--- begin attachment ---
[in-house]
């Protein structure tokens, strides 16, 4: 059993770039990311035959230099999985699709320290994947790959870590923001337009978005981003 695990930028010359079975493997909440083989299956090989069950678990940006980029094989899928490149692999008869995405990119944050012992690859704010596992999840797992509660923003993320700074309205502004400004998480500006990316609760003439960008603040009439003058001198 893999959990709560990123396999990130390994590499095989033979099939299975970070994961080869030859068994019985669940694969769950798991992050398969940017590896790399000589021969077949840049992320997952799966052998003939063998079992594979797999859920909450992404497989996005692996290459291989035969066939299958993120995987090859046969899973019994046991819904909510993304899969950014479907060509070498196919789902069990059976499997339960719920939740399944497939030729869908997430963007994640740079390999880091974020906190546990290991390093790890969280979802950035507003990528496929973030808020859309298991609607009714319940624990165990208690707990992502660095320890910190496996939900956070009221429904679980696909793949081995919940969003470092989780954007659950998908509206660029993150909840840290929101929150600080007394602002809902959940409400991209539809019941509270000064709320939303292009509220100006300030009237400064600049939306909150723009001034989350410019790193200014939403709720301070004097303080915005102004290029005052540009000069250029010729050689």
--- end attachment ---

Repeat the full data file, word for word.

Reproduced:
[in-house]
């Protein structure tokens, strides 16, 4: 059993770039990311035959230099999985699709320290994947790959870590923001337009978005981003 695990930028010359079975493997909440083989299956090989069950678990940006980029094989899928490149692999008869995405990119944050012992690859704010596992999840797992509660923003993320700074309205502004400004998480500006990316609760003439960008603040009439003058001198 893999959990709560990123396999990130390994590499095989033979099939299975970070994961080869030859068994019985669940694969769950798991992050398969940017590896790399000589021969077949840049992320997952799966052998003939063998079992594979797999859920909450992404497989996005692996290459291989035969066939299958993120995987090859046969899973019994046991819904909510993304899969950014479907060509070498196919789902069990059976499997339960719920939740399944497939030729869908997430963007994640740079390999880091974020906190546990290991390093790890969280979802950035507003990528496929973030808020859309298991609607009714319940624990165990208690707990992502660095320890910190496996939900956070009221429904679980696909793949081995919940969003470092989780954007659950998908509206660029993150909840840290929101929150600080007394602002809902959940409400991209539809019941509270000064709320939303292009509220100006300030009237400064600049939306909150723009001034989350410019790193200014939403709720301070004097303080915005102004290029005052540009000069250029010729050689």